Gun rights advocates have ripped apart country star Tim McGraw for headlining a benefit show for the victims of the Sandy Hook massacre in Connecticut three years ago.
But the singer isn’t backing down and pointed out Thursday that the show is meant to protect children. McGraw — who owns a firearm himself — told the Washington Post Thursday that the media has been rife was “erroneous reporting” about his involvement.
“I support gun ownership. I also believe that (with it) comes the responsibility of education and safety — most certainly when it relates to what we value most, our children. I can’t imagine anyone who disagrees with that.”
But one of McGraw’s headliners, Billy Currington, has buckled under the weight of social media controversy over the Sandy Hook Promise and bowed out, saying on Facebook, “I’ve never been one to take on controversial issues.” Evidently, Currington wasn’t aware of the show’s purpose.
A bit of background is necessary to understand the firestorm of anger — riddled here and there with some support — over this benefit. Evidently, Tim had planned a concert in Hartford all along, but that show at some point joined forces with the nonprofit and became the Sandy Hook Promise.
It would also help to understand the non-profit’s mission: to build our “in-home and community-based … prevention programs,” “raise awareness, educate and engage parents and communities on gun violence,” and “establish programs and training in the areas of mental wellness early-identification and intervention, social and emotional development and firearm safety and security.”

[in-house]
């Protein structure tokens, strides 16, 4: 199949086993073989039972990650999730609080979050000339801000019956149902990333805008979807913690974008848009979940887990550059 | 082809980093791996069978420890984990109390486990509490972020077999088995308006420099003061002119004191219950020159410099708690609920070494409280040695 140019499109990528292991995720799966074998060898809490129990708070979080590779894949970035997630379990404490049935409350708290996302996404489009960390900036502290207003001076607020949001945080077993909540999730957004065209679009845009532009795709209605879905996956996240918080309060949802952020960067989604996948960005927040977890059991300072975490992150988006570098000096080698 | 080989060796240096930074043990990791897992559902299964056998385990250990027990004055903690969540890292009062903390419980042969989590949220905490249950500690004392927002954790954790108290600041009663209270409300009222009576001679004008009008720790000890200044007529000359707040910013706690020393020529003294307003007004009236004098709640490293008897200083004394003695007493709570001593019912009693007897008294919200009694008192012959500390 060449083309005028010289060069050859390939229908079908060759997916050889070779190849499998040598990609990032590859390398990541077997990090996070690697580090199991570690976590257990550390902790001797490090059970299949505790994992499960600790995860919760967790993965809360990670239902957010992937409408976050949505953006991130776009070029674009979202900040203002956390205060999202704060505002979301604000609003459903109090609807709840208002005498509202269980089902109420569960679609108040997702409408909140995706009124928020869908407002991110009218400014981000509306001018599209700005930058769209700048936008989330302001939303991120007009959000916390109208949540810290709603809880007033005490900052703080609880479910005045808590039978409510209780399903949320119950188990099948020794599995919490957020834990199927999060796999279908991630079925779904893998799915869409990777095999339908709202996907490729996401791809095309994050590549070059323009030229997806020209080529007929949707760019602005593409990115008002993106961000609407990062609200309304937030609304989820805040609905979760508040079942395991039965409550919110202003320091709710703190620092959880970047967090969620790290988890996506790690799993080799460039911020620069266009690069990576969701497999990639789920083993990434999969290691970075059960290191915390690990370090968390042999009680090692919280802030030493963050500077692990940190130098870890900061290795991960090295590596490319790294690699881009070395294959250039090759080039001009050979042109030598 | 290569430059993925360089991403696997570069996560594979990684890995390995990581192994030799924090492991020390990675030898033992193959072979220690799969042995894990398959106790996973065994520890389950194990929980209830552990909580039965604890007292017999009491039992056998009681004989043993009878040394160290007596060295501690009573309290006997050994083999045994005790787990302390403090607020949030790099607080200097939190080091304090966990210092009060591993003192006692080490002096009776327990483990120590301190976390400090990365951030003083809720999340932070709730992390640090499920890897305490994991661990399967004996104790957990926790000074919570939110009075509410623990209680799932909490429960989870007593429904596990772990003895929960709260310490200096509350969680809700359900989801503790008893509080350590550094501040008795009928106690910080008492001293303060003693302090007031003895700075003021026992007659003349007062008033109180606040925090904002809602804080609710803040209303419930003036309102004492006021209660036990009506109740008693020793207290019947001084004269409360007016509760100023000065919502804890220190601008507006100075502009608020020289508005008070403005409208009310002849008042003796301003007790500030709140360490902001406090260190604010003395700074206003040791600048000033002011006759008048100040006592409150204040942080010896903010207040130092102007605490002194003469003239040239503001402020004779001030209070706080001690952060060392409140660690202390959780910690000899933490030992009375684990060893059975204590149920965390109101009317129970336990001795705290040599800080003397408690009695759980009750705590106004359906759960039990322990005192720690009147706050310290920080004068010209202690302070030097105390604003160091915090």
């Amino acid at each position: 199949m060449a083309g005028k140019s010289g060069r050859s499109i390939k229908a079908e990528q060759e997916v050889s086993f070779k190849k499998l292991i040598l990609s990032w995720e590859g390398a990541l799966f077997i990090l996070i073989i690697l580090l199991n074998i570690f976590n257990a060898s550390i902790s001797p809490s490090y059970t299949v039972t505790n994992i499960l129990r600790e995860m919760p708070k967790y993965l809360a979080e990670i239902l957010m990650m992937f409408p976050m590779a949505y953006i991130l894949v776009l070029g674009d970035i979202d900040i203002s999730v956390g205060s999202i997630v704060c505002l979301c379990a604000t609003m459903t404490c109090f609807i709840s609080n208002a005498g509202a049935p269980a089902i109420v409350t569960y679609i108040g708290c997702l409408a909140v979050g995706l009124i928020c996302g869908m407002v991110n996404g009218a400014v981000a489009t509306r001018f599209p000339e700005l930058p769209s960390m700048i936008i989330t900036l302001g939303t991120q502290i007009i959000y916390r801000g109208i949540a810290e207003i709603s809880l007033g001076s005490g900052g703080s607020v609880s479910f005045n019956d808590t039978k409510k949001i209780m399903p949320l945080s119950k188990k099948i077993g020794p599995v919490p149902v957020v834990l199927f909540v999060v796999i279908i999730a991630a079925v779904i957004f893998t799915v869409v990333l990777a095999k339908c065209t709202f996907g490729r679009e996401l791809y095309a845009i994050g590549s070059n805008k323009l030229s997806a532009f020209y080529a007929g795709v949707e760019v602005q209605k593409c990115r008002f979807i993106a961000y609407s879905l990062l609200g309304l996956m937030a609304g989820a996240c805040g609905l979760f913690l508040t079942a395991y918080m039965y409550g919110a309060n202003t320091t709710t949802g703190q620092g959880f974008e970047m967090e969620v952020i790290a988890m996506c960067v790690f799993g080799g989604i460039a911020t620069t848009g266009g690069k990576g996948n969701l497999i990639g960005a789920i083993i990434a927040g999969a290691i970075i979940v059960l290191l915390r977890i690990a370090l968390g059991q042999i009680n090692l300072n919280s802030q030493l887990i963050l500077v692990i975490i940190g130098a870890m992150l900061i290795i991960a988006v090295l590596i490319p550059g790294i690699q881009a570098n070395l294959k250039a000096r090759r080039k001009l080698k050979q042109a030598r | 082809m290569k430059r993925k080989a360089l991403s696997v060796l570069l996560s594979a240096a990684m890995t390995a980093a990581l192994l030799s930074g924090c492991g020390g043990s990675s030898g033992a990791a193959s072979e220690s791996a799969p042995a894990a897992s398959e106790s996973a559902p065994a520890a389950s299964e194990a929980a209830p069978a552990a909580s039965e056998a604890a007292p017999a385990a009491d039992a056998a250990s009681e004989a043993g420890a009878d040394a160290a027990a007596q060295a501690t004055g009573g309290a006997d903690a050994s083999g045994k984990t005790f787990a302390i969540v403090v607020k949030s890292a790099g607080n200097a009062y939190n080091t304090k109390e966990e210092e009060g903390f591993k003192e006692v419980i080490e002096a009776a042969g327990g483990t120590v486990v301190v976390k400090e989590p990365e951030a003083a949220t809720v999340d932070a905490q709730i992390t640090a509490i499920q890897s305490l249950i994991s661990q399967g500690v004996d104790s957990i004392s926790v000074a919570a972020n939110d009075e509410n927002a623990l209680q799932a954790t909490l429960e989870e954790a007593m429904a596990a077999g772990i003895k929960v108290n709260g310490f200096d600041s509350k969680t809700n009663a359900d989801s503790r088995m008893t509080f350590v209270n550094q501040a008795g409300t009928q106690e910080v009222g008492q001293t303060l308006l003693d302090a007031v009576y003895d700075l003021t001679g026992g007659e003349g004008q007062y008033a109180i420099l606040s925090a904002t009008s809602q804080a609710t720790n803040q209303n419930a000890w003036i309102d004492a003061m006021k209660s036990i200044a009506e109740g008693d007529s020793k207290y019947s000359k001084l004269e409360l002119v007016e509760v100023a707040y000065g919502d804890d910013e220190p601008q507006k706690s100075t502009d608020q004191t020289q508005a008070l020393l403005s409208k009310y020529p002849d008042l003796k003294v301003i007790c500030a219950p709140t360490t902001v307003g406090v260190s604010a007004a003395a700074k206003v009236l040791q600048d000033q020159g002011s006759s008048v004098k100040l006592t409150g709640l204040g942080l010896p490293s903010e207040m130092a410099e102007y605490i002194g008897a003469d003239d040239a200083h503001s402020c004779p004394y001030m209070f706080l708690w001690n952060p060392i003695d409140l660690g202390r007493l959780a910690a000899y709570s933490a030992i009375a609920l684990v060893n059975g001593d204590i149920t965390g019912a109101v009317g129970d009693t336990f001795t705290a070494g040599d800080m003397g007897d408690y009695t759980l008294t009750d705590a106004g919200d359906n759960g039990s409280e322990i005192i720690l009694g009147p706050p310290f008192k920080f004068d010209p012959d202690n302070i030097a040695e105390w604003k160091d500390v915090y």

Though the nonprofit does not, at least explicitly, aim to take away Americans’ right to own a firearm, as soon as Tim McGraw’s connection came to light, misleading headlines splashed across the internet. Critics began calling the concert a “gun control fundraiser” and Tim a hypocrite, added NBC Connecticut. People made their anger known on social media as well.
McGraw also has a personal reason to get involved in the Sandy Hook Promise, added the Post. His fiddle player is friends with a man whose 7-year-old son was killed by Adam Lanza that day.
“Through a personal connection, I saw first-hand how the Sandy Hook tragedy affected families and I felt their pain. The concert is meant to do something good for a community that is recovering.”
[Photo Courtesy Christopher Polk/Getty Images]